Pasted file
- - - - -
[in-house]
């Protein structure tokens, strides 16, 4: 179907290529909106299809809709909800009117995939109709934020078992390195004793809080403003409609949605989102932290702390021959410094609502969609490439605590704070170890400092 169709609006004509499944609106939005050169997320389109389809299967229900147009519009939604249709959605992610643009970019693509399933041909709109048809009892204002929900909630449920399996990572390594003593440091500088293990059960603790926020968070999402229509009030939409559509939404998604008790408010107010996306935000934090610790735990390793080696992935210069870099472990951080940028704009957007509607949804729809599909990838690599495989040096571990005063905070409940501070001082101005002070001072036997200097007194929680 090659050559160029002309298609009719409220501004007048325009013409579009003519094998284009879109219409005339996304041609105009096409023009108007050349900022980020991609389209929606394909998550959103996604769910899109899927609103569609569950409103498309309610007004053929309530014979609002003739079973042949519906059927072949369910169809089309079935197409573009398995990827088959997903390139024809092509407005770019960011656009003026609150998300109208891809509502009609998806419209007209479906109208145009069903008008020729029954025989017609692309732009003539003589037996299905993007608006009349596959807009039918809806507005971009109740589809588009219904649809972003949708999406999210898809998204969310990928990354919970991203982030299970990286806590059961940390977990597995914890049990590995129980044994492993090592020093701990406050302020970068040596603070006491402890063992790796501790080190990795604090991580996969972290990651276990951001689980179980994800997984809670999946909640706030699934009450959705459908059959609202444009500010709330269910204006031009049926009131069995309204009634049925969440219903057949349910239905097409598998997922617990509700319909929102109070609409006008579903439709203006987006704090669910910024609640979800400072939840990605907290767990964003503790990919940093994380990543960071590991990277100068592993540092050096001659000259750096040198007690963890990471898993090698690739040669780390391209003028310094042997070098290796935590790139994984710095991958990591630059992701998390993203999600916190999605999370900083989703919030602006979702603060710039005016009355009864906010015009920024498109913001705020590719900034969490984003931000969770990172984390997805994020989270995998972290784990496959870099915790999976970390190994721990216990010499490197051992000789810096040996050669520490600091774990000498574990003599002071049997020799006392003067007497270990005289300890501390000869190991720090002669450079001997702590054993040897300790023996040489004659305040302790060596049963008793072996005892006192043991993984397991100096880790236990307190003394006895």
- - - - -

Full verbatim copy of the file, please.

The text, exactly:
[in-house]
């Protein structure tokens, strides 16, 4: 179907290529909106299809809709909800009117995939109709934020078992390195004793809080403003409609949605989102932290702390021959410094609502969609490439605590704070170890400092 169709609006004509499944609106939005050169997320389109389809299967229900147009519009939604249709959605992610643009970019693509399933041909709109048809009892204002929900909630449920399996990572390594003593440091500088293990059960603790926020968070999402229509009030939409559509939404998604008790408010107010996306935000934090610790735990390793080696992935210069870099472990951080940028704009957007509607949804729809599909990838690599495989040096571990005063905070409940501070001082101005002070001072036997200097007194929680 090659050559160029002309298609009719409220501004007048325009013409579009003519094998284009879109219409005339996304041609105009096409023009108007050349900022980020991609389209929606394909998550959103996604769910899109899927609103569609569950409103498309309610007004053929309530014979609002003739079973042949519906059927072949369910169809089309079935197409573009398995990827088959997903390139024809092509407005770019960011656009003026609150998300109208891809509502009609998806419209007209479906109208145009069903008008020729029954025989017609692309732009003539003589037996299905993007608006009349596959807009039918809806507005971009109740589809588009219904649809972003949708999406999210898809998204969310990928990354919970991203982030299970990286806590059961940390977990597995914890049990590995129980044994492993090592020093701990406050302020970068040596603070006491402890063992790796501790080190990795604090991580996969972290990651276990951001689980179980994800997984809670999946909640706030699934009450959705459908059959609202444009500010709330269910204006031009049926009131069995309204009634049925969440219903057949349910239905097409598998997922617990509700319909929102109070609409006008579903439709203006987006704090669910910024609640979800400072939840990605907290767990964003503790990919940093994380990543960071590991990277100068592993540092050096001659000259750096040198007690963890990471898993090698690739040669780390391209003028310094042997070098290796935590790139994984710095991958990591630059992701998390993203999600916190999605999370900083989703919030602006979702603060710039005016009355009864906010015009920024498109913001705020590719900034969490984003931000969770990172984390997805994020989270995998972290784990496959870099915790999976970390190994721990216990010499490197051992000789810096040996050669520490600091774990000498574990003599002071049997020799006392003067007497270990005289300890501390000869190991720090002669450079001997702590054993040897300790023996040489004659305040302790060596049963008793072996005892006192043991993984397991100096880790236990307190003394006895």